This is a backwards “s” painting. I’ll explain. I’ve been having this memory playing on repeat in my mind recently. I was around six years old and reading a book with my dad. I don’t remember the book, only that it had one of those “This book belongs to” pages...

read more
A Softer Place to Land

A Softer Place to Land

I was looking through an old journal recently, skimming it for inspiration. What kind of inspiration I was looking for, I’m not sure, but even though I’m not a very consistent journal keeper, I always know I can go back and find some insight you can only get by...

read more

Comments

Fresh Air.

Fresh Air.

“Sometimes I need

only to stand

wherever I am

to be blessed.”

Mary Oliver, Evidence: Poems

 

I like painting at weddings. I like performing. I like mixing paint and spreading it on a surface with a knife, and I like what doing it so often has done to my ego– all but annihilated it. When I’ve got a job to do, I don’t really have much time to worry about whether I’m all that good at it or not.

But 

Painting without traveling an hour to get there, including my friends and family in the painting, using my own gallery as the background, sharing what I do nearly every weekend with my community, that felt different. My ego noticed. 

Last Friday, I hosted Nashville songwriter Scott Southworth at the gallery for our monthly Gallery After Hours series, and I fretted about it for over a month. Scott is an amazing performer I met at my husband’s work conference. I won’t say what kind of conference it was, but I will say it isn’t one where you’d expect to meet a songwriter. That he could come to the coast for a concert was a stroke of very good fortune.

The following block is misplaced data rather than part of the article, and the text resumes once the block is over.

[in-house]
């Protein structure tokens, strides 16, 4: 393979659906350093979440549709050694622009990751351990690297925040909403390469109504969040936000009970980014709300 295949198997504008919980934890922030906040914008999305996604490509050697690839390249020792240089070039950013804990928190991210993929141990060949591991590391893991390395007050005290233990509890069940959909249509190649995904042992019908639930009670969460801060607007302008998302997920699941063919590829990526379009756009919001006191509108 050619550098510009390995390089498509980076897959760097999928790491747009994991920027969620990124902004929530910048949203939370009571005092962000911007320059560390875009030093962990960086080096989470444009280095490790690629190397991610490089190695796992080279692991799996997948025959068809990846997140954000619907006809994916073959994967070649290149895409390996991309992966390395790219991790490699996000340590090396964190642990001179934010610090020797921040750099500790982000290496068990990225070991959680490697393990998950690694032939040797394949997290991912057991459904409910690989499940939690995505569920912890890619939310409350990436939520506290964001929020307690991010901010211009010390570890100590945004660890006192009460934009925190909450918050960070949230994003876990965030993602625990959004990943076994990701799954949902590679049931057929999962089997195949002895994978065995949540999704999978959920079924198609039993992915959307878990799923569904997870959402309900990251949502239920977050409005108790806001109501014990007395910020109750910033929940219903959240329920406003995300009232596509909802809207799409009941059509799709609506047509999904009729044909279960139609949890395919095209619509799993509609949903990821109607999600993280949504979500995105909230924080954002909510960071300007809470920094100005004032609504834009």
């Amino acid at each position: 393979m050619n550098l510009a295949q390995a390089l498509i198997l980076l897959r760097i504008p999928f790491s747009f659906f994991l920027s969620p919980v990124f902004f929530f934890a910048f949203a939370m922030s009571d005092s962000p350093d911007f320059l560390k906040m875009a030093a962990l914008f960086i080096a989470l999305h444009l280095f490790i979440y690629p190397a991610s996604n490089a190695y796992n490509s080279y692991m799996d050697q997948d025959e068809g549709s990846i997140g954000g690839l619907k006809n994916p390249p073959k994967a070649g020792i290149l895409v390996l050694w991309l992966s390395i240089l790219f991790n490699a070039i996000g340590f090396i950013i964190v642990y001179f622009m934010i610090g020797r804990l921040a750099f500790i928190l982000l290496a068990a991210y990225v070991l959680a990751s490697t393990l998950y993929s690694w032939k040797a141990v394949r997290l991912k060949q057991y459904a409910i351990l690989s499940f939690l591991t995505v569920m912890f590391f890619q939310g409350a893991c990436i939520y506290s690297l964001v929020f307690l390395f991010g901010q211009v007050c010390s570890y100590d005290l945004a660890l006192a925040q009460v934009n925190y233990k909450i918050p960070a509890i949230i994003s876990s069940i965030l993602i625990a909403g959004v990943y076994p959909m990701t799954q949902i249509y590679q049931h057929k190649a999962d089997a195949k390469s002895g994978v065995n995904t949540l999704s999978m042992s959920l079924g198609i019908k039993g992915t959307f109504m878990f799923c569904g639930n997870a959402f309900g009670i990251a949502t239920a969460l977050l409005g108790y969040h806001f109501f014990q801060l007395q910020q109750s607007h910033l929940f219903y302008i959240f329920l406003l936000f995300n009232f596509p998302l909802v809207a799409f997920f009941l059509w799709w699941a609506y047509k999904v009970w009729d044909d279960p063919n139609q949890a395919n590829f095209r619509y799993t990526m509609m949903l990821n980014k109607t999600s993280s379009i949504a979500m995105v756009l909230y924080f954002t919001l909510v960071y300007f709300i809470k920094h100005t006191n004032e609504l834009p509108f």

I fretted for a thousand different reasons– was the gallery big enough to host such a talented singer? Were the venue and the performer an aesthetic match or would people be confused? Would people even come? Should I even do a live painting or was that silly? Where would he set up, outside? Inside? Under a tent?

I tend to spiral in direct proportion to how much something matters to me. Turns out, this mattered. My worries about the event joined forces with worries about the gallery in general that had been brewing– how can I sustain it? Will it grow? What about the slow months? The concert/live painting was the fresh air I needed– not only a break from numbers and spreadsheets, but a reminder that not everything need be directed towards that end, that some of the very best parts of a business, of a life, are what can’t be measured, marked, or filtered. 

Here’s what happened:

1. Scott is an even better performer than I’d thought from watching him on youtube. Not only is his voice captivating, but he’s a natural performer. He interacted with the crowd (there was a crowd!) effortlessly. Even people from the restaurant across the street were enthralled. (We put him inside facing outside. The best of both worlds). 

2. Sharing live painting with my local community felt less like work and more like connection. I paint at weddings in New Orleans so often that I forget that a lot of people aren’t all that familiar (or burned out) on the concept. Instead of commuting an hour away lugging my rolling cart through crowds of French Quarter tourists, I got to paint on my own turf, with the gallery as my backdrop. And all of that is truly lagniappe compared to the very best part.